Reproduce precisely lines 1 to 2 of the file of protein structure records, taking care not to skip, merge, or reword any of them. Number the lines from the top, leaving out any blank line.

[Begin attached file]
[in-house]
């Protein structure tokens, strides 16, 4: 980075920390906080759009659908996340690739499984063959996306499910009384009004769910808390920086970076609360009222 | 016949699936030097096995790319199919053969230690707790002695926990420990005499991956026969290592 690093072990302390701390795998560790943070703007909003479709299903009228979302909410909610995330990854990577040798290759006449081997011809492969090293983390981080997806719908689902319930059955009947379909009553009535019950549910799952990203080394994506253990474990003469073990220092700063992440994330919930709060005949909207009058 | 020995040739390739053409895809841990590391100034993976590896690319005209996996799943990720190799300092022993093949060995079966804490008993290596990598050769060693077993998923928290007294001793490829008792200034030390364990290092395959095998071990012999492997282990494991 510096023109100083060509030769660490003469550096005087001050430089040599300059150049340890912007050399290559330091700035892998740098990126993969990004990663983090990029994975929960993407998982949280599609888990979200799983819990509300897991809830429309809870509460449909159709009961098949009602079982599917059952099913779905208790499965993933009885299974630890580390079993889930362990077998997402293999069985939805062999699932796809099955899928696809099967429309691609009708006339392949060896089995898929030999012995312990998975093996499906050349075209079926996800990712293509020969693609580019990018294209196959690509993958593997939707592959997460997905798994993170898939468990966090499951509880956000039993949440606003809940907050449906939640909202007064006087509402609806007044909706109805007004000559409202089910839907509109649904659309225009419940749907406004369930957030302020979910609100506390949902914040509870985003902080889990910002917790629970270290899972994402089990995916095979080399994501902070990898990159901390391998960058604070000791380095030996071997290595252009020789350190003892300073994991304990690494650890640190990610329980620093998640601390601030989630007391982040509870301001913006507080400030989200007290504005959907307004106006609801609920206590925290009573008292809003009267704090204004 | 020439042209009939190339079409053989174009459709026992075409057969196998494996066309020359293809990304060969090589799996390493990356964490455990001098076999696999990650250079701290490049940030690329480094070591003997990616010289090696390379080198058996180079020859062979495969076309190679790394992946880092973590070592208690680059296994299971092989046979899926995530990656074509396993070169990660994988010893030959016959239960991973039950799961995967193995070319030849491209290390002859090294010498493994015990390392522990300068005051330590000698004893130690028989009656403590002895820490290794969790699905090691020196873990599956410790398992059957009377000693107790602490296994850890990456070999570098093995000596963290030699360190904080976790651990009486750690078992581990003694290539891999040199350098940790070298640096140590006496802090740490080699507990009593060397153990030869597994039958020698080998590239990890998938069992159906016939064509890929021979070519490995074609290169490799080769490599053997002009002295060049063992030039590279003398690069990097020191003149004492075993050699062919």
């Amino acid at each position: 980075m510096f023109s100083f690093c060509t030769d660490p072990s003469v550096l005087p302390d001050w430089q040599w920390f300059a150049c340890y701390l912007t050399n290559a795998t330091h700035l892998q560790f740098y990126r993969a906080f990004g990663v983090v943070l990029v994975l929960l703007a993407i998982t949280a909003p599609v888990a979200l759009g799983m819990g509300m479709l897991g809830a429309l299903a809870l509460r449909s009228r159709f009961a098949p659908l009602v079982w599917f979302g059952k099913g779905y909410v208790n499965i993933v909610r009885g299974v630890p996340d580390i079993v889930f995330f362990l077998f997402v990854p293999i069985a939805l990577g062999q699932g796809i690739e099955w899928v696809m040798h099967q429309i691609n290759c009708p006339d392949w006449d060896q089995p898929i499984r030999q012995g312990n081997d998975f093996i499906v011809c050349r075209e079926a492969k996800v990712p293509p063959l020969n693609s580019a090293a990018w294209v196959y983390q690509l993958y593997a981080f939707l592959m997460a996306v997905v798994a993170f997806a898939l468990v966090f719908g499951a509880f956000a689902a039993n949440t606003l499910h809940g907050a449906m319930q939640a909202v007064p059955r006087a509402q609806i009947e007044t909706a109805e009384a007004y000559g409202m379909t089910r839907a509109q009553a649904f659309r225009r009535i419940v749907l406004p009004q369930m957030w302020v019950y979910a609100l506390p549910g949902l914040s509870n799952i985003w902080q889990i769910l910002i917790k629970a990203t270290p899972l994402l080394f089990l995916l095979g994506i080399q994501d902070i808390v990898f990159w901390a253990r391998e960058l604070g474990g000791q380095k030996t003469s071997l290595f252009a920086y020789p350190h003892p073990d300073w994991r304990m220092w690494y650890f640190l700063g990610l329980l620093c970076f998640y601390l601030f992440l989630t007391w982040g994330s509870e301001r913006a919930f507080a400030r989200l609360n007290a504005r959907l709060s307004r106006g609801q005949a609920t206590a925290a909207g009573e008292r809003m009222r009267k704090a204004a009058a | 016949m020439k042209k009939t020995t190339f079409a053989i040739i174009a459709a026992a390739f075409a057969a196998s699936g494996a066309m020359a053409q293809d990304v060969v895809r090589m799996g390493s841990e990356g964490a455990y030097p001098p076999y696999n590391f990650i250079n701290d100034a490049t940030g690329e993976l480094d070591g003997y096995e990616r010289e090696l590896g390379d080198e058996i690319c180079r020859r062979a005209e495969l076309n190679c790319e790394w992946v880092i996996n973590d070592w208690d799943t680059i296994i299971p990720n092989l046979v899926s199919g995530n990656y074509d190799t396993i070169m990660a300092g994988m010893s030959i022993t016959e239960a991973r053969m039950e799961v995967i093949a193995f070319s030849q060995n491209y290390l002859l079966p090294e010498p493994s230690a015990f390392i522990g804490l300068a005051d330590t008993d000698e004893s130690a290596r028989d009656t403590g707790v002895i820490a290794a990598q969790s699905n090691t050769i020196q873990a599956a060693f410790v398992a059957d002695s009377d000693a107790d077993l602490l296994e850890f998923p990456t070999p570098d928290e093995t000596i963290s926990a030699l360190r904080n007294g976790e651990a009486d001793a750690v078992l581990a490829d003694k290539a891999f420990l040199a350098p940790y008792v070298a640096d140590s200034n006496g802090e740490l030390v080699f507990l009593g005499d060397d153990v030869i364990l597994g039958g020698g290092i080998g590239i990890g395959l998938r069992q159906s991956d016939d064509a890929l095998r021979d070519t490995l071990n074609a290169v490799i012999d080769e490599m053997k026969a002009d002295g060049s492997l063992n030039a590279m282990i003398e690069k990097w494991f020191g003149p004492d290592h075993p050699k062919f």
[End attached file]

[in-house]
């Protein structure tokens, strides 16, 4: 980075920390906080759009659908996340690739499984063959996306499910009384009004769910808390920086970076609360009222 | 016949699936030097096995790319199919053969230690707790002695926990420990005499991956026969290592 690093072990302390701390795998560790943070703007909003479709299903009228979302909410909610995330990854990577040798290759006449081997011809492969090293983390981080997806719908689902319930059955009947379909009553009535019950549910799952990203080394994506253990474990003469073990220092700063992440994330919930709060005949909207009058 | 020995040739390739053409895809841990590391100034993976590896690319005209996996799943990720190799300092022993093949060995079966804490008993290596990598050769060693077993998923928290007294001793490829008792200034030390364990290092395959095998071990012999492997282990494991 510096023109100083060509030769660490003469550096005087001050430089040599300059150049340890912007050399290559330091700035892998740098990126993969990004990663983090990029994975929960993407998982949280599609888990979200799983819990509300897991809830429309809870509460449909159709009961098949009602079982599917059952099913779905208790499965993933009885299974630890580390079993889930362990077998997402293999069985939805062999699932796809099955899928696809099967429309691609009708006339392949060896089995898929030999012995312990998975093996499906050349075209079926996800990712293509020969693609580019990018294209196959690509993958593997939707592959997460997905798994993170898939468990966090499951509880956000039993949440606003809940907050449906939640909202007064006087509402609806007044909706109805007004000559409202089910839907509109649904659309225009419940749907406004369930957030302020979910609100506390949902914040509870985003902080889990910002917790629970270290899972994402089990995916095979080399994501902070990898990159901390391998960058604070000791380095030996071997290595252009020789350190003892300073994991304990690494650890640190990610329980620093998640601390601030989630007391982040509870301001913006507080400030989200007290504005959907307004106006609801609920206590925290009573008292809003009267704090204004 | 020439042209009939190339079409053989174009459709026992075409057969196998494996066309020359293809990304060969090589799996390493990356964490455990001098076999696999990650250079701290490049940030690329480094070591003997990616010289090696390379080198058996180079020859062979495969076309190679790394992946880092973590070592208690680059296994299971092989046979899926995530990656074509396993070169990660994988010893030959016959239960991973039950799961995967193995070319030849491209290390002859090294010498493994015990390392522990300068005051330590000698004893130690028989009656403590002895820490290794969790699905090691020196873990599956410790398992059957009377000693107790602490296994850890990456070999570098093995000596963290030699360190904080976790651990009486750690078992581990003694290539891999040199350098940790070298640096140590006496802090740490080699507990009593060397153990030869597994039958020698080998590239990890998938069992159906016939064509890929021979070519490995074609290169490799080769490599053997002009002295060049063992030039590279003398690069990097020191003149004492075993050699062919």